Back when he was a heartbeat away from the presidency, Biden vigorously defended Obamacare, criticizing Republican governors for failing to expand Medicaid and predicting that all states would eventually see the light. That never quite happened (as of now, 17 states wisely refuse to expand health insurance targeted at low-income Americans). But the Obama administration tried to cajole red and purple states into expanding the Medicaid eligibility threshold "up to 138 percent of the poverty level." Nevertheless, states such as Texas, Florida, and North Carolina wisely considered the evidence that Medicaid was breaking the bank — without helping the poor get access to the care they needed.
This evidence isn't just based on one or two stray studies produced by the "right" think-tank. In June 2018, Health Affairs published a blockbuster analysis of 77 studies on Medicaid's effectiveness, and the results may be disappointing for fans of government-provided insurance. Around 60 percent of the studies included in the meta-analysis found that health status and quality of care failed to improve for low-income patients after Medicaid expansion. The analysis also finds that a majority (56 percent of studies) found no improvement in the financial performance of hospitals post-Medicaid expansion. This finding contradicts claims by Obama, Biden and co. that Medicaid expansion would shift patients from the emergency room to doctor's offices, lowering system-wide costs.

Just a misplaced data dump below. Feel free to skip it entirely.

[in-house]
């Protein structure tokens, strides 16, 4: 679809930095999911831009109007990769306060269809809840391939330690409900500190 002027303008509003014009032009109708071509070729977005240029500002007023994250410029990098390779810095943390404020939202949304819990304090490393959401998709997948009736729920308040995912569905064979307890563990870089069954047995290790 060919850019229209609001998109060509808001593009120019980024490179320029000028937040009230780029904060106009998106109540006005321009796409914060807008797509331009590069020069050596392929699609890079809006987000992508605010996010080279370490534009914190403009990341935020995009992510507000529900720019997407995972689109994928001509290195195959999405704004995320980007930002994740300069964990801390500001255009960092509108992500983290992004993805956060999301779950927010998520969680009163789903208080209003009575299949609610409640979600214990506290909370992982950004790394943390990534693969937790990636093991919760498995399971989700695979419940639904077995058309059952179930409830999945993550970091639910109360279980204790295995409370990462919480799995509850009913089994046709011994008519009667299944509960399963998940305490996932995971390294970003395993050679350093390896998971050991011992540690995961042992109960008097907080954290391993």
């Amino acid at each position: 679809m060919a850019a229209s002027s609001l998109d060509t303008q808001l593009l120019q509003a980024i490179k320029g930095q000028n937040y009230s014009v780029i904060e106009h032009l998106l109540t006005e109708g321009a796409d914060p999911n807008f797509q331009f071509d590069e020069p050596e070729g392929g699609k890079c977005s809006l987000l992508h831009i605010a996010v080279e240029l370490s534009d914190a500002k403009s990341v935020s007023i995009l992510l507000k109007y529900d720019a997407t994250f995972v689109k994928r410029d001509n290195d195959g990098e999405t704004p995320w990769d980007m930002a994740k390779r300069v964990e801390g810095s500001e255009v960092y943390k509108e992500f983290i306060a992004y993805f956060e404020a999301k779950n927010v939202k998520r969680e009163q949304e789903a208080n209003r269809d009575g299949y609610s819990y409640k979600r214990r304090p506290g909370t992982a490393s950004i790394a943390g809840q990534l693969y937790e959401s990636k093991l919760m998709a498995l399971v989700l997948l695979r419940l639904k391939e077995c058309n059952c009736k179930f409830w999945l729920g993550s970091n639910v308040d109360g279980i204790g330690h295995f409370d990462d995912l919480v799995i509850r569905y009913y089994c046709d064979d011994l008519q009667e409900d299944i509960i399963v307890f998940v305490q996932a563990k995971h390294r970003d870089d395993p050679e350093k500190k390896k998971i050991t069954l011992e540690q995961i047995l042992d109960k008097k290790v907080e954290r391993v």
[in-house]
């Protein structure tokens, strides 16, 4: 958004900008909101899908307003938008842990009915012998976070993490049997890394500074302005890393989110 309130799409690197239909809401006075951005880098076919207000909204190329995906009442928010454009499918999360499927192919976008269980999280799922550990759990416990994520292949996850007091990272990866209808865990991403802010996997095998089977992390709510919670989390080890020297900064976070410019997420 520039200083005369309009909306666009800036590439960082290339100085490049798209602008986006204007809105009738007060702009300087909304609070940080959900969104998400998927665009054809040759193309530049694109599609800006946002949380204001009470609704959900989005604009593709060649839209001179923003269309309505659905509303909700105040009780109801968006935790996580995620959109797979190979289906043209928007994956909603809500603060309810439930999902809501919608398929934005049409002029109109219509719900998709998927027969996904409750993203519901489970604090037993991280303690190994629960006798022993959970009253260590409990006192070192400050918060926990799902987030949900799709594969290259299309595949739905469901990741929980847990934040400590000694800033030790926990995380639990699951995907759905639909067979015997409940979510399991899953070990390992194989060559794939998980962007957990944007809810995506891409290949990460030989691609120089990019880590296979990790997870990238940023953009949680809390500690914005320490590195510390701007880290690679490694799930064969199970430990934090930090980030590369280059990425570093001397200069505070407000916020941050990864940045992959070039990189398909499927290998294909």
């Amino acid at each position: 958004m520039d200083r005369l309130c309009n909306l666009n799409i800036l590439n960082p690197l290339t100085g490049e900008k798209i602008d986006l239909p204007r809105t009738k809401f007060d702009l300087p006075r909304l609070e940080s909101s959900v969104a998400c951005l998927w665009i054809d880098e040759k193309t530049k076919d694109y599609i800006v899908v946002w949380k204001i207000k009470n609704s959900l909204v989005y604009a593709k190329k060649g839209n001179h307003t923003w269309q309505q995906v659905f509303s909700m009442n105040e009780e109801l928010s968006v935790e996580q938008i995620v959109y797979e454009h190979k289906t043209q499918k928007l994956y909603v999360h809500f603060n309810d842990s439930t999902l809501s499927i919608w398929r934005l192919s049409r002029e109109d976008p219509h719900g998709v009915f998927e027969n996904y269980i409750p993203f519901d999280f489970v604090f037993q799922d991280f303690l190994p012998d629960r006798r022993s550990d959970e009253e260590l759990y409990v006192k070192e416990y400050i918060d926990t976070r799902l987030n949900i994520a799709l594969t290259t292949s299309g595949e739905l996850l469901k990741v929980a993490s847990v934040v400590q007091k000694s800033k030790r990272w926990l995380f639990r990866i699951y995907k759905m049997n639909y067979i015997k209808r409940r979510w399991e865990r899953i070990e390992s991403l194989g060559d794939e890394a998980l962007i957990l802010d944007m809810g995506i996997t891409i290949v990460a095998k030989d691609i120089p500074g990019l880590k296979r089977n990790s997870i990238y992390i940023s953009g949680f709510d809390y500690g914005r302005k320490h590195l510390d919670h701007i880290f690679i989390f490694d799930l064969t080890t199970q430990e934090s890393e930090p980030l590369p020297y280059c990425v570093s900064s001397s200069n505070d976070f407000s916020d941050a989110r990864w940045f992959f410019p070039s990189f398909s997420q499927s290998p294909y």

These findings are scandalous for an expansion program that costs federal taxpayers at least $70 billion per year. How could all of this money be failing to improve outcomes? Plausibly, the types of institutions that accept Medicaid are larger facilities that aren't as great at delivering quality health-care as smaller offices? The copious paperwork and documentation required by the program don't really allow smaller facilities the bandwidth to deal with Medicaid in an efficient manner. Yet this documentation is necessary to curb rampant fraud in the program that costs taxpayers tens of billions of dollars each year.